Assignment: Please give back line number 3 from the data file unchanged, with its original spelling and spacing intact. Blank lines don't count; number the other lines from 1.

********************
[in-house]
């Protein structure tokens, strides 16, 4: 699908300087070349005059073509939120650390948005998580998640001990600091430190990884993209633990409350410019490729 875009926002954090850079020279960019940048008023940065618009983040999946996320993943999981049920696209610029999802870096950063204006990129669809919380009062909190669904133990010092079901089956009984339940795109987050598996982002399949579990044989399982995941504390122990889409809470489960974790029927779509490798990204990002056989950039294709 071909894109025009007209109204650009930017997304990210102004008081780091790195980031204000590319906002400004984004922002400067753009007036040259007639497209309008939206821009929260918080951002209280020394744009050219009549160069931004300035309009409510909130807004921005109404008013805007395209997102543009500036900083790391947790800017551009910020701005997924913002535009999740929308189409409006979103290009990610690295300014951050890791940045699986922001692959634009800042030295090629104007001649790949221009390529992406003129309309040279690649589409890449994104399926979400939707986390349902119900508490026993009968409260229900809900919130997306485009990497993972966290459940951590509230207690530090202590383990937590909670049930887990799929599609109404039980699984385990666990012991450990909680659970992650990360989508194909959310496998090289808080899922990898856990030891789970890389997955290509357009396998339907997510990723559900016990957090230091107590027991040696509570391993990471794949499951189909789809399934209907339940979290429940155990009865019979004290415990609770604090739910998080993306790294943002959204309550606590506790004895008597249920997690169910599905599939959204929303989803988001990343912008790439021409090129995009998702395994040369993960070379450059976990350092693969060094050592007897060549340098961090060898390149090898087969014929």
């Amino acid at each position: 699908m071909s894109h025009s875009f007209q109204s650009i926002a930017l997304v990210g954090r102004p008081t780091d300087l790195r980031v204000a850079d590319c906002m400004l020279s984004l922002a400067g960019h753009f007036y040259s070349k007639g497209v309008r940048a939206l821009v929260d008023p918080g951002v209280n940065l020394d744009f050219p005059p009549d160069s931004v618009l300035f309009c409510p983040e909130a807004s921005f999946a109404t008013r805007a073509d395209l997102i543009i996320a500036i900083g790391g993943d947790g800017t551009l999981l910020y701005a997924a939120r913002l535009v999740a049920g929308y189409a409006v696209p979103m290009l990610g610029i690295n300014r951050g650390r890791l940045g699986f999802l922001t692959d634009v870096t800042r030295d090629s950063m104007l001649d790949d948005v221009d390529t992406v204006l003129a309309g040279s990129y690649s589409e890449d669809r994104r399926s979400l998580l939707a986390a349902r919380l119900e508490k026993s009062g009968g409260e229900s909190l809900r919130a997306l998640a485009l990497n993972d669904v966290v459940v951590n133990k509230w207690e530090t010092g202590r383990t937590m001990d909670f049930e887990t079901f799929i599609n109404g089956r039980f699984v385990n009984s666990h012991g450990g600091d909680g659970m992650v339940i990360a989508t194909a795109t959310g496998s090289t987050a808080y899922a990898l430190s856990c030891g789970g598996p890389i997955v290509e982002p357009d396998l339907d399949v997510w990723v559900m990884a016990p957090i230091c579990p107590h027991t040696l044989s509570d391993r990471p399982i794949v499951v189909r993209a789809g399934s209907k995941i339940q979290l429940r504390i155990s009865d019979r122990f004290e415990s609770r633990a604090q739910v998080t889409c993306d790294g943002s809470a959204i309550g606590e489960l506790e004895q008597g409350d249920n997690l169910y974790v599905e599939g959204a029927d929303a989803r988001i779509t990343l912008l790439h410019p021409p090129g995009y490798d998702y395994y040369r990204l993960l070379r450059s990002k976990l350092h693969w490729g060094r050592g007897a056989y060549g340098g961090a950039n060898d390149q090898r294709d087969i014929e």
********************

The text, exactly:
């Amino acid at each position: 699908m071909s894109h025009s875009f007209q109204s650009i926002a930017l997304v990210g954090r102004p008081t780091d300087l790195r980031v204000a850079d590319c906002m400004l020279s984004l922002a400067g960019h753009f007036y040259s070349k007639g497209v309008r940048a939206l821009v929260d008023p918080g951002v209280n940065l020394d744009f050219p005059p009549d160069s931004v618009l300035f309009c409510p983040e909130a807004s921005f999946a109404t008013r805007a073509d395209l997102i543009i996320a500036i900083g790391g993943d947790g800017t551009l999981l910020y701005a997924a939120r913002l535009v999740a049920g929308y189409a409006v696209p979103m290009l990610g610029i690295n300014r951050g650390r890791l940045g699986f999802l922001t692959d634009v870096t800042r030295d090629s950063m104007l001649d790949d948005v221009d390529t992406v204006l003129a309309g040279s990129y690649s589409e890449d669809r994104r399926s979400l998580l939707a986390a349902r919380l119900e508490k026993s009062g009968g409260e229900s909190l809900r919130a997306l998640a485009l990497n993972d669904v966290v459940v951590n133990k509230w207690e530090t010092g202590r383990t937590m001990d909670f049930e887990t079901f799929i599609n109404g089956r039980f699984v385990n009984s666990h012991g450990g600091d909680g659970m992650v339940i990360a989508t194909a795109t959310g496998s090289t987050a808080y899922a990898l430190s856990c030891g789970g598996p890389i997955v290509e982002p357009d396998l339907d399949v997510w990723v559900m990884a016990p957090i230091c579990p107590h027991t040696l044989s509570d391993r990471p399982i794949v499951v189909r993209a789809g399934s209907k995941i339940q979290l429940r504390i155990s009865d019979r122990f004290e415990s609770r633990a604090q739910v998080t889409c993306d790294g943002s809470a959204i309550g606590e489960l506790e004895q008597g409350d249920n997690l169910y974790v599905e599939g959204a029927d929303a989803r988001i779509t990343l912008l790439h410019p021409p090129g995009y490798d998702y395994y040369r990204l993960l070379r450059s990002k976990l350092h693969w490729g060094r050592g007897a056989y060549g340098g961090a950039n060898d390149q090898r294709d087969i014929e």